MIAMI -- Mary Joe Fernandez knew she had to grab the initiative and not let Monica Seles take the first crack at the ball. She knew if she hit anything short, she would be "a goner."
She was gone last night in one hour and 10 minutes. It was Seles who took early command and spoiled Fernandez's bid to reach her first Lipton final, 6-1, 6-3, at the International Tennis Center before 8,832.
"She puts you on the defensive right away," Fernandez said. "I had my chances and didn't convert."
Yesterday afternoon, Steffi Graf had chances to end her three-match losing streak against Gabriela Sabatini. But her game unraveled in the third set of a strange match and Sabatini won, 0-6, 7-6 (8-6), 6-1, before 10,662.
That sets up a final tomorrow afternoon between the new No. 1, Seles, and the woman who may be playing the best in recent weeks, fourth-ranked Sabatini.
The men's semifinals today feature Stefan Edberg and three young Americans -- his opponent this afternoon, David Wheaton, and tonight's opponents, Jim Courier and Richey Reneberg. It's the first time three U.S. players have reached the semifinals in Lipton's seven years.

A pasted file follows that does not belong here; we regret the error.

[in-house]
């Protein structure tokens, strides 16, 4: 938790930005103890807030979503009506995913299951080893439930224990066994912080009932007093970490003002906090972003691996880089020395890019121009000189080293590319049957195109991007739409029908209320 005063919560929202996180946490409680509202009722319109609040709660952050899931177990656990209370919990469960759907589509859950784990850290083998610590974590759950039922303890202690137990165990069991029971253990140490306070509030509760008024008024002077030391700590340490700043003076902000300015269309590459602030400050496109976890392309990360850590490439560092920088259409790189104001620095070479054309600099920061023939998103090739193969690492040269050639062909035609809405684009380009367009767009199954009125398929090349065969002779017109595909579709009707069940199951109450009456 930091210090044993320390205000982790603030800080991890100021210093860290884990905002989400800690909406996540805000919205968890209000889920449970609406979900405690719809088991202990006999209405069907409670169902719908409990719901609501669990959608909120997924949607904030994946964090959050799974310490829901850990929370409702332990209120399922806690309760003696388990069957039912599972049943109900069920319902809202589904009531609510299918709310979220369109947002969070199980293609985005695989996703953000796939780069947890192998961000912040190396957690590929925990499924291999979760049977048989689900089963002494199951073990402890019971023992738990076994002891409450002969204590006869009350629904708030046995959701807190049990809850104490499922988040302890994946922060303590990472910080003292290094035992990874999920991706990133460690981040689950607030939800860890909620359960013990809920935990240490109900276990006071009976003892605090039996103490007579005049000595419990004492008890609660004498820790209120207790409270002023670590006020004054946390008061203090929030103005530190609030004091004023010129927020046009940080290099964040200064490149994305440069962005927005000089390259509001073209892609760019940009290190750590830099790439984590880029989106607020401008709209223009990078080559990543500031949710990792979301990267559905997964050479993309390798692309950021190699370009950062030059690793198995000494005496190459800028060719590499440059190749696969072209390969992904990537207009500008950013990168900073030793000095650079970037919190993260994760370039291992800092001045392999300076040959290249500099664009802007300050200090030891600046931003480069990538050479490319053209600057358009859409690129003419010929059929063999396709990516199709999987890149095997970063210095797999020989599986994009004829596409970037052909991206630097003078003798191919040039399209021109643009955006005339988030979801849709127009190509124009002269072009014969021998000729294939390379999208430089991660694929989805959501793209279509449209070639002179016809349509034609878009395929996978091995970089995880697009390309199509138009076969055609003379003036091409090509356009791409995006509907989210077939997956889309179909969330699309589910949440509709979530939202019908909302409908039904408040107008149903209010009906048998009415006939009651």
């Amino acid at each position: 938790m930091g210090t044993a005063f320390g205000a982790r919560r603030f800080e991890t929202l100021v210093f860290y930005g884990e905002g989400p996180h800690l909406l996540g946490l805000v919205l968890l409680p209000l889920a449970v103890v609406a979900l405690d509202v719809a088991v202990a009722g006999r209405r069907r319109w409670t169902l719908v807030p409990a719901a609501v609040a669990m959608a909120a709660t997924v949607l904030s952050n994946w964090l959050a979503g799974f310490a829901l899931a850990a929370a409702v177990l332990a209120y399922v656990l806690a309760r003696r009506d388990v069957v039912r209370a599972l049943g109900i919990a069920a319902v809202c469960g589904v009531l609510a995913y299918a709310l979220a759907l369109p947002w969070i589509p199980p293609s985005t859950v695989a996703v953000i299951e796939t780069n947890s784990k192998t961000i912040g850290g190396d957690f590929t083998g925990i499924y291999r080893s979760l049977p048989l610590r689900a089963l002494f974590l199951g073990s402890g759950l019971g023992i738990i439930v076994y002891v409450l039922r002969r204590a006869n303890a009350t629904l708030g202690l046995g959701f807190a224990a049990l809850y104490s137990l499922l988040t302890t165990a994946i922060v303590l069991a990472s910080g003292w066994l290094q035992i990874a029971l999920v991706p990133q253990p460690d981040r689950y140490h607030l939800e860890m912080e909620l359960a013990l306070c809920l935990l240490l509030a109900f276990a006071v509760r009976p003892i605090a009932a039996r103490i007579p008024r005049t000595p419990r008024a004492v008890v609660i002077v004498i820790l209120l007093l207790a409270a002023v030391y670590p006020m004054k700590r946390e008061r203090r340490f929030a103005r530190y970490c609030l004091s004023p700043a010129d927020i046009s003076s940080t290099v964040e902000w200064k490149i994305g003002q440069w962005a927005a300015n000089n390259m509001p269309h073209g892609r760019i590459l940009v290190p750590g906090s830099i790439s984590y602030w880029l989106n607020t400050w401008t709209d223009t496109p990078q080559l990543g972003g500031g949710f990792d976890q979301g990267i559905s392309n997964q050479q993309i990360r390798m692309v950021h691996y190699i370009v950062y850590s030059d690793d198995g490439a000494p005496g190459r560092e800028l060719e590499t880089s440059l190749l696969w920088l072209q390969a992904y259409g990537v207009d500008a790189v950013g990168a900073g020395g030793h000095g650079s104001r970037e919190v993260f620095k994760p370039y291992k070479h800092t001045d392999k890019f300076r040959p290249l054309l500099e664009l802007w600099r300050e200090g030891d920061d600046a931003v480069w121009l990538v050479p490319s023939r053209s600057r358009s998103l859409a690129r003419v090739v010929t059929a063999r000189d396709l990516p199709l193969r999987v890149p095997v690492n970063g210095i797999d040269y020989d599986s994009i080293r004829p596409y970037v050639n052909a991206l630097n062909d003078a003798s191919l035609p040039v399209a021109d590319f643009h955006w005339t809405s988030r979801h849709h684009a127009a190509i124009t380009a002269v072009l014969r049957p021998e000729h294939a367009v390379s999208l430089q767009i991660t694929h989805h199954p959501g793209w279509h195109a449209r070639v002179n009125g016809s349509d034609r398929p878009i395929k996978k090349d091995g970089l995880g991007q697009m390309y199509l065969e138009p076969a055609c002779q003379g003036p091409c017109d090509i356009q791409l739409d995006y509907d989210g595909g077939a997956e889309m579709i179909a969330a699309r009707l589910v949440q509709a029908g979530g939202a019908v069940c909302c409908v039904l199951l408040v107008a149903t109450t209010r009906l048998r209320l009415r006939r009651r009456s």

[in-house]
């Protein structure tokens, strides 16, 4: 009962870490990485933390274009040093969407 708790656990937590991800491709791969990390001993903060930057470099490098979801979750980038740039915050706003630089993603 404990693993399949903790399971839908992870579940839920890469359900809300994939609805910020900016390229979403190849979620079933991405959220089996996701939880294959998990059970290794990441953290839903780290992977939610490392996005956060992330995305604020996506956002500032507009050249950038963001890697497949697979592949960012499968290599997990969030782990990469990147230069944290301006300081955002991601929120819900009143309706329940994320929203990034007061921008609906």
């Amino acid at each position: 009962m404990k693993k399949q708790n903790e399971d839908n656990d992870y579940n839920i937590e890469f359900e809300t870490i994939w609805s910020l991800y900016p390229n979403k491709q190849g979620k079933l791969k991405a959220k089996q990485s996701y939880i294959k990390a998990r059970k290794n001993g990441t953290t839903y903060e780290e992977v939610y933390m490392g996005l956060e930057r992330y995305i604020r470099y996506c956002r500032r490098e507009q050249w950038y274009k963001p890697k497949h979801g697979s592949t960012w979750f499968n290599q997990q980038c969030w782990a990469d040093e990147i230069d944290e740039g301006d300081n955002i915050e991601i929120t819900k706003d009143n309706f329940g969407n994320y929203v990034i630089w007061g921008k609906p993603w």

Edberg saved four set points in the second set to defeat Emilio Sanchez, 6-2, 7-6 (8-6). Wheaton, 0-4 this year before the tournament and ouster of Andre Agassi, defeated Cristiano Caratti of Italy, 6-7 (7-9), 6-2, 6-0.
"We're going to see more of those guys," Edberg said of the Americans. "There's sort of a new generation coming."
Though the serve-and-volley is Edberg's forte, the Americans have been the big servers at Lipton. In four matches, Wheaton, whose No. 46 ranking is the second-lowest of any Lipton semifinalist ever, has 25 aces; Courier 23, Reneberg seven and Edberg three.
Speculation that Seles would be exhausted from her three-set marathon victory Wednesday over Jennifer Capriati was unfounded. She ran down everything Fernandez hit -- drops, lobs, shots to the corners.
"I ran a lot of balls down," Seles said. "After playing Jennifer, I was tired for an hour and couldn't breathe for a while. But today I practiced more than usual and felt better."
When they last played in the Australian Open semifinals in January, Fernandez had match point before losing, 6-3, 0-6, 9-7.
This time, Seles "just played better," Fernandez said. "She made fewer errors and made more winners. I tried my best."